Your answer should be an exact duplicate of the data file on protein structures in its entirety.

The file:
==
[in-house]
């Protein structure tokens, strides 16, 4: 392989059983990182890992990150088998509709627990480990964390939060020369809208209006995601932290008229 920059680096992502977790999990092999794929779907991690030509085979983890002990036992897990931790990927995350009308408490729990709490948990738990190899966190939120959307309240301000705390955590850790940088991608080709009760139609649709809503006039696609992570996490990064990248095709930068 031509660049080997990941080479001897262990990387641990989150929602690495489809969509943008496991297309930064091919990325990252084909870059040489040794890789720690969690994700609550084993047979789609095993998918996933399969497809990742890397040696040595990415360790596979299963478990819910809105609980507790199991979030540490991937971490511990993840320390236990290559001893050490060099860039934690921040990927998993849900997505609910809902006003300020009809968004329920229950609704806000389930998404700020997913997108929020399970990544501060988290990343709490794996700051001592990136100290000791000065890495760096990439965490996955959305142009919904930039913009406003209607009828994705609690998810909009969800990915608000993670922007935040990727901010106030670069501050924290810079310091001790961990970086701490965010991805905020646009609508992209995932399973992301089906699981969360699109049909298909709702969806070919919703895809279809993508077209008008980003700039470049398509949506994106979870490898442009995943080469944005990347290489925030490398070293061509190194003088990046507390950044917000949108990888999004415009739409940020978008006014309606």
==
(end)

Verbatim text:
[in-house]
């Protein structure tokens, strides 16, 4: 392989059983990182890992990150088998509709627990480990964390939060020369809208209006995601932290008229 920059680096992502977790999990092999794929779907991690030509085979983890002990036992897990931790990927995350009308408490729990709490948990738990190899966190939120959307309240301000705390955590850790940088991608080709009760139609649709809503006039696609992570996490990064990248095709930068 031509660049080997990941080479001897262990990387641990989150929602690495489809969509943008496991297309930064091919990325990252084909870059040489040794890789720690969690994700609550084993047979789609095993998918996933399969497809990742890397040696040595990415360790596979299963478990819910809105609980507790199991979030540490991937971490511990993840320390236990290559001893050490060099860039934690921040990927998993849900997505609910809902006003300020009809968004329920229950609704806000389930998404700020997913997108929020399970990544501060988290990343709490794996700051001592990136100290000791000065890495760096990439965490996955959305142009919904930039913009406003209607009828994705609690998810909009969800990915608000993670922007935040990727901010106030670069501050924290810079310091001790961990970086701490965010991805905020646009609508992209995932399973992301089906699981969360699109049909298909709702969806070919919703895809279809993508077209008008980003700039470049398509949506994106979870490898442009995943080469944005990347290489925030490398070293061509190194003088990046507390950044917000949108990888999004415009739409940020978008006014309606």